Cochrane: More needs to be done to encourage women into politics

Alliance East Belfast MLA, Judith Cochrane, has chaired discussions at a Stormont event focusing on the barriers to women in politics in Northern Ireland. The event is part of the Assembly and Executive Review Committee’s Inquiry into Women in Politics and the Northern Ireland Assembly, and featured several presentations and discussions centred on current policies and initiatives related to women in government.

The first presentation, by Evelyn Collins from the Equality Commission, explored what kinds of ‘positive actions’ and initiatives the NI Assembly could consider. Next, Fidelma Ashe, Senior Lecturer in Politics at the University of Ulster, posed questions in her presentation about how to strengthen policies related to women within our Political Parties. The last presentation, introduced by Margaret Rose McNaughton of the Office of the First Minister and Deputy First Minister, questioned how the government can encourage more women to pursue politics.

Judith Cochrane MLA said: “Though we are seeing more woman than before elected into office, there is still a long way to go. This event gave us the opportunity to identify workable, practical models of best practice for the Assembly and political parties to deliver a more diverse, representative and balanced government.”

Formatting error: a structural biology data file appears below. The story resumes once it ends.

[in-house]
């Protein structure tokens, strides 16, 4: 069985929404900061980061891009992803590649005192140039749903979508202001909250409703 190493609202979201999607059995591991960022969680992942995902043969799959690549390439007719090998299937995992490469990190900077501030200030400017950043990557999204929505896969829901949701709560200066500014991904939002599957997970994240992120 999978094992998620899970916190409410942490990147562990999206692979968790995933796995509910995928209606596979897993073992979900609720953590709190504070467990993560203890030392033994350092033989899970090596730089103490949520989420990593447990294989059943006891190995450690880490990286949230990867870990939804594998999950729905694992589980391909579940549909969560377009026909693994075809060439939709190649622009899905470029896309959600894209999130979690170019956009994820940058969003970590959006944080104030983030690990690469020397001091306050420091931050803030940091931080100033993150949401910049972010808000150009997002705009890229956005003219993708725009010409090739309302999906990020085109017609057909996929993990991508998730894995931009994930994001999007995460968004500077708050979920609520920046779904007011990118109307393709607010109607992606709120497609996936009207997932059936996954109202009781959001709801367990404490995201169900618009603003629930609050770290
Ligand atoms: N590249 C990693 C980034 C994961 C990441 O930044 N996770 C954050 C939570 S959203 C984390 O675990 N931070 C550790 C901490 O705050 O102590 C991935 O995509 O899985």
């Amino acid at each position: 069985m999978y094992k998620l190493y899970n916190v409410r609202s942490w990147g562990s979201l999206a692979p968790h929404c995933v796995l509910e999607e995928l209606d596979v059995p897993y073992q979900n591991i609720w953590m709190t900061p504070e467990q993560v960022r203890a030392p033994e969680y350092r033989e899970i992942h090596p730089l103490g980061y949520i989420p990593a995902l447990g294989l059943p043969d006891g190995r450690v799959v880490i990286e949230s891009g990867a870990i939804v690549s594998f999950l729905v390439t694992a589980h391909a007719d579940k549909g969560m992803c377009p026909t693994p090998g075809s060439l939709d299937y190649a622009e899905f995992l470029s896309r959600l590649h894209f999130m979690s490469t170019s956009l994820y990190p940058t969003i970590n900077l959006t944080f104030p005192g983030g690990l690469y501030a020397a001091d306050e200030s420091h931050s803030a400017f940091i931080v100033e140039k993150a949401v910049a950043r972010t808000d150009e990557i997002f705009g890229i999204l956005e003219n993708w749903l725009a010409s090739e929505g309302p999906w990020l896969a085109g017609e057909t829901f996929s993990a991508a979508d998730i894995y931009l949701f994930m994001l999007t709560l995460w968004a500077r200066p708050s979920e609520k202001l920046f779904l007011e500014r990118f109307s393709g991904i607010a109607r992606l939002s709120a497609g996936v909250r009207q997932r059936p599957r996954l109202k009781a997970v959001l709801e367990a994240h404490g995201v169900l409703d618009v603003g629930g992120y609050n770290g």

“Too many women are being put off entering politics due to the dominated environment, unsociable hours and also, perhaps, a fear of how they will be portrayed by the media. I am glad that the Assembly and Executive Review Committee has begun an inquiry into this issue, which my colleague Trevor Lunn MLA helped to initiate, and I hope that it will produce some useful recommendations.

“There is no question that we need more female public representatives, but actually I believe the bigger challenge is getting the right people into politics. We need to move away from career politicians and elect those who bring other skills, experience and fresh ideas to the table, people who will focus on the next generation rather than the next election. Once we do that I think the overall atmosphere will change, Stormont will become more welcoming for women and ultimately more effective.”


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